This year's Cannes Film Festival came to a close on Sunday, and with it, our week-long retrospective. After having already covered Steven Soderbergh's breakthrough and Jane Campion's milestone, we thought we'd conclude our series with a look back at what many consider to be the crown jewel of the Miramax Library -- Quentin Tarantino's Pulp Fiction.
The above interview aired on the Charlie Rose Show in October of 1994, just ahead of Pulp's theatrical release in the US. The film had debuted at Cannes about six months earlier, winning the Palme d'Or, and was already riding a freight train of momentum by the time Tarantino sat down at Rose's famed table. Pulp was the ostensible centerpiece of Rose's interview, though the conversation didn't really unfold that way.
In fact, both Rose and Tarantino spend surprisingly little time discussingPulpat all, choosing instead to focus on the director's cinematic idols,his philosophy on genre, and, perhaps most fascinating, his long-term aspirations ("I've always had a game plan"). Tarantino also delves into his early years as a struggling filmmaker -- when he financed his first "amateurish" project with the paltry checks he earned during his stint as a video store clerk -- and discusses his decidedly unconventional career trajectory -- one fueled not by film school pedagogy, but by a voracious appetite for cinematic storytelling.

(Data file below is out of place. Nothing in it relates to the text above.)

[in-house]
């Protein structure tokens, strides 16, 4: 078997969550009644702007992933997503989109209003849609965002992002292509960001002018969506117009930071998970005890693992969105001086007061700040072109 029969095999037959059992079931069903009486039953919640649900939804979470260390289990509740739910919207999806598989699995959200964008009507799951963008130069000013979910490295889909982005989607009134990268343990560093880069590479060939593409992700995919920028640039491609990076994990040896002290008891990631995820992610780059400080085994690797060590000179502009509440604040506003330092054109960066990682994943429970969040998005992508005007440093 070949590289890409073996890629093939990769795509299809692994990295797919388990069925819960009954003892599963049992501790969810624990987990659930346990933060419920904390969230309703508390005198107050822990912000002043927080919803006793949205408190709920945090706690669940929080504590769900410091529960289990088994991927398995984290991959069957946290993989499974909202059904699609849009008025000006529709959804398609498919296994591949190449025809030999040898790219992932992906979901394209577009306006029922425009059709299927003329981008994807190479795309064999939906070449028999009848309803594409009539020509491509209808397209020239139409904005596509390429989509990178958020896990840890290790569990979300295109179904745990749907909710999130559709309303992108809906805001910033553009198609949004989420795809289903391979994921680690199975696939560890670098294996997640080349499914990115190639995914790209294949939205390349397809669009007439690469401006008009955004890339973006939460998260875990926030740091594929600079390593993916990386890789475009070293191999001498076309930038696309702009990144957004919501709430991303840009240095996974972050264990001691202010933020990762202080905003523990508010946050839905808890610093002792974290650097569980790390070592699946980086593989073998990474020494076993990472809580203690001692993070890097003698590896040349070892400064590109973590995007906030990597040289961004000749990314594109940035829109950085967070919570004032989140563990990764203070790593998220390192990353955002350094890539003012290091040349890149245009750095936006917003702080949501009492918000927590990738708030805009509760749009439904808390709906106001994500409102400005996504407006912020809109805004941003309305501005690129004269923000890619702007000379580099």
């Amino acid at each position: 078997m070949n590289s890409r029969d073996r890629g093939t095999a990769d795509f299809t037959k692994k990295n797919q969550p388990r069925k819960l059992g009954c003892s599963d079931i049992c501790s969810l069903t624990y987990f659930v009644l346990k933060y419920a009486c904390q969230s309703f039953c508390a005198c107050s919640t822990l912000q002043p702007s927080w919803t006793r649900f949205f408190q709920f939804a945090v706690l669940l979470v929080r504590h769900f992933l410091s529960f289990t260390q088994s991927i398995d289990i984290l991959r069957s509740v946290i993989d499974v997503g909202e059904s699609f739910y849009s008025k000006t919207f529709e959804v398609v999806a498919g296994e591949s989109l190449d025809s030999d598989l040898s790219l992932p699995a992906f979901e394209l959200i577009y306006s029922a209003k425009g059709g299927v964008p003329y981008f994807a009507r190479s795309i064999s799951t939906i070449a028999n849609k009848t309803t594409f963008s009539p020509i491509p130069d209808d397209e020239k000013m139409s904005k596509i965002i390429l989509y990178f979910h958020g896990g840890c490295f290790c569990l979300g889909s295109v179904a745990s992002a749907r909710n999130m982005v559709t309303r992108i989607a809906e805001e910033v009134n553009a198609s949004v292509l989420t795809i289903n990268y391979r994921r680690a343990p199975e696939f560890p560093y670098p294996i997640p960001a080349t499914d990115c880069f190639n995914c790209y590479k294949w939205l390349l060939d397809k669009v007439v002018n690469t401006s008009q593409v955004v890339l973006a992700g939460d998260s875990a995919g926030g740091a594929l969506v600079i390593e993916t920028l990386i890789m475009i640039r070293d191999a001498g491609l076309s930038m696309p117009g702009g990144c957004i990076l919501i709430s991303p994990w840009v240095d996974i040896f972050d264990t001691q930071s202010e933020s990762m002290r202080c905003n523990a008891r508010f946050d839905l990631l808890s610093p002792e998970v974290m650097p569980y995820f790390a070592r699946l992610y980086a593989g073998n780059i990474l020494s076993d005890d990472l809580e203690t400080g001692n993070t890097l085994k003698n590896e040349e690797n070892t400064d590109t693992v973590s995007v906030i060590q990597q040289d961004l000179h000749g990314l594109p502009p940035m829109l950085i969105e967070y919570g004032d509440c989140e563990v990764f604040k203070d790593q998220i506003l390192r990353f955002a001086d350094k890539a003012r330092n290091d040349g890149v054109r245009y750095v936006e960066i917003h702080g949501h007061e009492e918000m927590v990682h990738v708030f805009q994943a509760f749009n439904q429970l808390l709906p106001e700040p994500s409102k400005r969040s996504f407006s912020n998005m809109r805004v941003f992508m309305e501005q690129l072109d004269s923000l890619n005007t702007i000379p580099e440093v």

"You should be semi-embarrassed about certain people seeing your movie."
- Quentin Tarantino
As with any archival footage, it's difficult to imagine how the audience of 1994 may have received this exchange. At the time, Tarantino had already made a name for himself with Reservoir Dogs and True Romance, but was only on the cusp of becoming the global icon he is today. And that's exactly what makes this video so enthralling, nearly 20 years later. We're given a snapshot of a young director entering his prime -- someone who's well aware that his life is about to drastically change, yet unsure about how these changes will impact his artistry.Rose is characteristically masterful in framing the interview within this broader context, and Tarantino, in turn, is as open about his unwavering passion for cinema as he is about the challenges and insecurities he faces as a budding auteur.
The result is a discussion that goes well beyond the realm of pre-release publicity, penetrating the mind and life of a man who, at the time, was in the process of transforming filmic notions of narrative and genre. Rose and his audience may not have been able to foresee the success that Tarantino would later enjoy, but it must have been clear, following this interview, that American cinema had a bold new voice, and an utterly unique vision.